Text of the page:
Every morning I rise from my bed. However, I do not do it the same way as you. It is likely that your morning routine consists of climbing out of bed, walking to the bathroom to brush your teeth, walking down the stairs to eat breakfast, and walking out of the door to walk to school. But let me ask you this: what would you do, every morning, if you couldn’t walk? You see, this is my reality. Every morning I wake, and I am instantly restricted. From the waist down, it is as if I do not exist. My body is useless compared to yours.
Today, we’re going on our school leavers trip. For most Year 11 girls, this means the freedom to roam the outside world, away from the restrictions of the classroom. Me? I am constantly confined to this chair shaped prison that grants me the ‘freedom’ to access ramps and lifts and special toilets. ‘You’re so lucky.’ my classmates say, ‘You get to the board the rides first’. If only I could trade my fast pass for a quick walk to the local off-license, or a bike ride through the local trail. If you offered any of these classmates a fast pass in return for the use of their legs, they surely would not accept. No sane person would choose to live this way. Not in this society.
We are about to board the train. It is delayed because the staff have forgotten to fetch the ramp I need to board. I hear the passengers cursing, frustrated that they may late for work. They don’t consider my frustration as they glare in my direction at the designated wheelchair area that I am isolated in. I spend the entire journey away from my ‘friends’ who are sat among the other able-bodied passengers. When reach our stop, I am forced to repeat the embarrassment that was boarding. On this train, in this society, I am not your everyday person. I am a condition that science is yet to cure. I am a sympathy invoking advert for my disability. But I must force myself not to dwell on this incident, for if I dwelled on each inconvenience, I’d surely drive myself to depression, as many in my position do.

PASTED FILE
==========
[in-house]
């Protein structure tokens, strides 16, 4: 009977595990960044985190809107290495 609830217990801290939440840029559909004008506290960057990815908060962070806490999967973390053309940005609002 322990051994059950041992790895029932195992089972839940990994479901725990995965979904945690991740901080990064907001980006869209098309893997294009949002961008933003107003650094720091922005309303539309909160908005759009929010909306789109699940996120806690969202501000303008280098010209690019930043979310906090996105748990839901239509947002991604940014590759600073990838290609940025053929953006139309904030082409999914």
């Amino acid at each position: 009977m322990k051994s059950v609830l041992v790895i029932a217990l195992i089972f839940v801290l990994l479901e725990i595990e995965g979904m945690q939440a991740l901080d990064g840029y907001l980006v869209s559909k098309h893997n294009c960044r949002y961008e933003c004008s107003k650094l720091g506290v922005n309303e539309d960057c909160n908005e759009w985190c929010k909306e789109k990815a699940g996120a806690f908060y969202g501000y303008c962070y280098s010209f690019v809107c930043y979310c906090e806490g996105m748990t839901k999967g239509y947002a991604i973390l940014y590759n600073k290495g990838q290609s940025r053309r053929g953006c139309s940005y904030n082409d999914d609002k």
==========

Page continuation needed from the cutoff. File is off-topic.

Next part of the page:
As we arrive at the theme park, I see the rocket shaped ride we are all so eager to queue for. As I stare, I think about that famous line: ‘That’s one small step for man, one giant leap for mankind’. How bold of Neil Armstrong to assume that all of mankind can step and leap. To many, it seems that human society is united in what philosophers call the ‘human condition’. How can this be true, when my condition is so different to the ‘norm’? How can this be true, when my existence is so alienated from that of the able bodies?
As we are leaving to go home, I watch my classmates as they dash to catch the train, I hear the isolated clap of their feet on each step, wishing my feet would move in that alien way. Me? I follow the sign that says, ‘Step free route to Platform B’. It is a mere inconvenience. It is an extra five minutes added to my journey. ‘It’s trivial’ you might say, and it is. However, when your entire day, from the minute you wake to the moment you rest your head, is a kaleidoscope of trivial inconvenient situations, caused by the world that has been designed for people who are not like you, you are constantly forced to face reality and ask yourself: Is this a fair society?
The theme for the 2020 Orwell Youth Prize has been announced. For more information, including details on how to enter, visit the Orwell Youth Prize website.